• Thank you so much. The world of photography is a puzzling one to me and as I see it, it’s broken down into “zones”. I am more in the “artist zone” rather than the “tech zone”. There is nothing wrong with either, however, I want to be entranced by an image and I don’t want to read about what the fstop was. I don’t care… And that sort of thing is distracting to me. But that’s me.

      Thank you for your kind words about my blog. It is my life… :-))))

      • I couldn’t agree more! And you’re work is so incredibly beautiful, one would hate to take away from the image even in the least… Writing you this morning I realized that I was, without thinking about it, talking about my main blog (Artist as Mother) where I post my own photography (and other things…). Not Now York City, where you commented. So sorry for any confusion! Now York City is sort of an archival, crowd-sourced endeavor. I don’t post any of my own photographs there (as I’m sure you’ve noticed), though I do live in the city. However, with both blogs, I maintain the same sensibility as you, and for the same reasons. So I suppose I wasn’t being too confusing… I hope not! Once again – your photography is simply brilliant and that this is “your life” most certainly shines through! I am so happy to have found you! Wishing you nothing but the very best xox fia

      • Thank you for clearing that up! I was wondering which photos on Now York City were yours…lol. Love both of your blogs and thank you so much for your kind words. There are days when I feel I need to retire the blog and stop this. But I can’t…. so knowing that it gives at least one person pleasure has made it all worth while.

  6. I realized that after the fact…! And Thank You, again. I really understand the feeling of just wanting to toss it all in, and also being unable to. But Please don’t! You have incredible talent and it would be a waste not to share this. Perhaps thinking of it this way will help? xox

    • It does. When I look at my untended garden and unwalked dog and feel guilty about the vast number of hours I spend with my camera, traveling and sitting at the computer, writing, thinking and then wondering if I’m completely out of my mind, when I read just one comment like yours, it makes it all worth while. Thank you.

      • It’s true passion, I think, and that’s what drives the Creative. There’s simply no getting around it, so what’s the point in trying… ? You’re not out of your mind, as far as I can tell, you’re just a true Artist…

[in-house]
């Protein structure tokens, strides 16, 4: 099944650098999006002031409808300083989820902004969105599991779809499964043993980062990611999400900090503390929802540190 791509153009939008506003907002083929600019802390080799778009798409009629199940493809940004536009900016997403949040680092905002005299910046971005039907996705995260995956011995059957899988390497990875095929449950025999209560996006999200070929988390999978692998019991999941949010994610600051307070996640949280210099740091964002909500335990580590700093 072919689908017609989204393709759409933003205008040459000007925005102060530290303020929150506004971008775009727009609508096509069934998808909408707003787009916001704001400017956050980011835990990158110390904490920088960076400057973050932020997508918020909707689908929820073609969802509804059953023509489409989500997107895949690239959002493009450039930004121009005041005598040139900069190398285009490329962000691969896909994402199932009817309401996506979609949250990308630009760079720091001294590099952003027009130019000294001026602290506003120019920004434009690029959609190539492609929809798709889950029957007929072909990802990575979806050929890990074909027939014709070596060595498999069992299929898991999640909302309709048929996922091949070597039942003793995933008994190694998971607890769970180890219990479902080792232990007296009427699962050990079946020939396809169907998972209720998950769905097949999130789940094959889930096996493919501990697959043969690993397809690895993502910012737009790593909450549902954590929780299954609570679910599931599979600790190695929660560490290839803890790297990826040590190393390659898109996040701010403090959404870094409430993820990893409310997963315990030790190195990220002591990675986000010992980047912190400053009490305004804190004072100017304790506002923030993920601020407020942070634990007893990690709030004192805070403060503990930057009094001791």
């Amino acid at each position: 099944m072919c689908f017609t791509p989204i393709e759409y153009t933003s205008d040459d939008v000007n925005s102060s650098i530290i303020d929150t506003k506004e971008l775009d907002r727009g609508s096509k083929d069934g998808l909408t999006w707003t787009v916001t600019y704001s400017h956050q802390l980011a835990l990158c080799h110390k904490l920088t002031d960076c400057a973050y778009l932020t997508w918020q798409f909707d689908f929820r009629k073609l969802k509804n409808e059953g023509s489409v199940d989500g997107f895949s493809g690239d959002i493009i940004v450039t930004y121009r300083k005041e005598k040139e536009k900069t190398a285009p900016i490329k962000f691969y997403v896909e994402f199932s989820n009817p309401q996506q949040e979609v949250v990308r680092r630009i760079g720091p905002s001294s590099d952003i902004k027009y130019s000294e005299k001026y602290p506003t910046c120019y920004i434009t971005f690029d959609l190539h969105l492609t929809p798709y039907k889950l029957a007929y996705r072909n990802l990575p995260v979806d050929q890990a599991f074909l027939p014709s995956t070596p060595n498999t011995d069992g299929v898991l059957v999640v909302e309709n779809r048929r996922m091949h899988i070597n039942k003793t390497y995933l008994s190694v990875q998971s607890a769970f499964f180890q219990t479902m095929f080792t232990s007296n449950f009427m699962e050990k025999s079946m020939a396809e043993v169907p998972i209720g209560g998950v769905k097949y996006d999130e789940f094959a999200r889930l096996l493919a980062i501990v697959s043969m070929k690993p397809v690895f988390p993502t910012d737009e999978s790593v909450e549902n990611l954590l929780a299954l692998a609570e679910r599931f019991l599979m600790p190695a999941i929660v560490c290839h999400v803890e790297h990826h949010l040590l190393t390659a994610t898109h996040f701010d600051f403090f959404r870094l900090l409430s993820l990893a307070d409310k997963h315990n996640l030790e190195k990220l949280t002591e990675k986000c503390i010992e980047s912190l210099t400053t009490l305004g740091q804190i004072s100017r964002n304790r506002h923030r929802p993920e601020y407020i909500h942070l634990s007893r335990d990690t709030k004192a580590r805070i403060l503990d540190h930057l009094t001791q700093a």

7. You shoot in a part of the US that my wife and I have yet to see. We’ll get there eventually. Until then, I’ll be keeping an aye on The Gravel Ghost.

    Thanks for taking notice of Modes of Flight, and the Hammer Home Street Photography Project.

  8. Nice blog. I like your philosophy. I think photo talk clogs the thinking about the beauty of the photo as well. I do enjoy doing it once in a while to document what I’m learning, and I certainly appreciate feedback from GOOD photographers like you. I have learned so much from my blogging friends. I’ll be following you and enjoying you work. 🙂

  9. Wonderful images Merilee.

    Though I do occasionally “talk shop” on my blog, most often when asked, though some times in a how-to post, I could not agree more with your thoughts on the subject. To paraphrase a recent comment I made on my fan page, “The gear doesn’t matter, the process doesn’t matter, only the image matters.”

  10. Hi Merilee, I’ve been following your blog for quite sometime, your photos are very creative, they always catch my eye. It’s been a pleasure looking at your inspiring blog and I look forward to many more. All the best Mark.

  11. I wanted to compliment you on your work here but someone has beat me to what I wanted to say. Your black and white is “simple, straight forward and not distracting”. That is a quote from you about why you shoot in black and white. And that is what I see. Nothing is overdone. I heard a phrase once. “An understated elegance.” That is what you have. Beautiful.

  12. Because it’s about the image, not how I got there. So I don’t post my camera settings, discuss what lenses I use or my cameras. To me that is a distraction from the image, and the image is sacred. — So true!! thanks for stopping by my blog! I’ll have a look at yours, seems interesting 🙂